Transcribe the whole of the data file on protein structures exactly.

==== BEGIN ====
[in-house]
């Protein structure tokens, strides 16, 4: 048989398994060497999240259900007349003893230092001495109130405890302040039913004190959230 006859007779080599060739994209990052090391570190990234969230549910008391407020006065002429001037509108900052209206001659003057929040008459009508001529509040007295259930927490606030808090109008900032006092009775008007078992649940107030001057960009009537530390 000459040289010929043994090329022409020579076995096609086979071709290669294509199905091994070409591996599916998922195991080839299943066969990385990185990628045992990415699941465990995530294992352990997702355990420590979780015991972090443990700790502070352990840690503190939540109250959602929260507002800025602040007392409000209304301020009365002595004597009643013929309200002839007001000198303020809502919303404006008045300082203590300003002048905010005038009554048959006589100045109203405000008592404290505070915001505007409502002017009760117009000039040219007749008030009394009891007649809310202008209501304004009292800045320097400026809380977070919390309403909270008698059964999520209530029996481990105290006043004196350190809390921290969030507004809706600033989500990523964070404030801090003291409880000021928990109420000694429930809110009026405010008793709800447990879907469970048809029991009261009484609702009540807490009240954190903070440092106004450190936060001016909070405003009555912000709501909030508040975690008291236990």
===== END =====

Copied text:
[in-house]
């Protein structure tokens, strides 16, 4: 048989398994060497999240259900007349003893230092001495109130405890302040039913004190959230 006859007779080599060739994209990052090391570190990234969230549910008391407020006065002429001037509108900052209206001659003057929040008459009508001529509040007295259930927490606030808090109008900032006092009775008007078992649940107030001057960009009537530390 000459040289010929043994090329022409020579076995096609086979071709290669294509199905091994070409591996599916998922195991080839299943066969990385990185990628045992990415699941465990995530294992352990997702355990420590979780015991972090443990700790502070352990840690503190939540109250959602929260507002800025602040007392409000209304301020009365002595004597009643013929309200002839007001000198303020809502919303404006008045300082203590300003002048905010005038009554048959006589100045109203405000008592404290505070915001505007409502002017009760117009000039040219007749008030009394009891007649809310202008209501304004009292800045320097400026809380977070919390309403909270008698059964999520209530029996481990105290006043004196350190809390921290969030507004809706600033989500990523964070404030801090003291409880000021928990109420000694429930809110009026405010008793709800447990879907469970048809029991009261009484609702009540807490009240954190903070440092106004450190936060001016909070405003009555912000709501909030508040975690008291236990």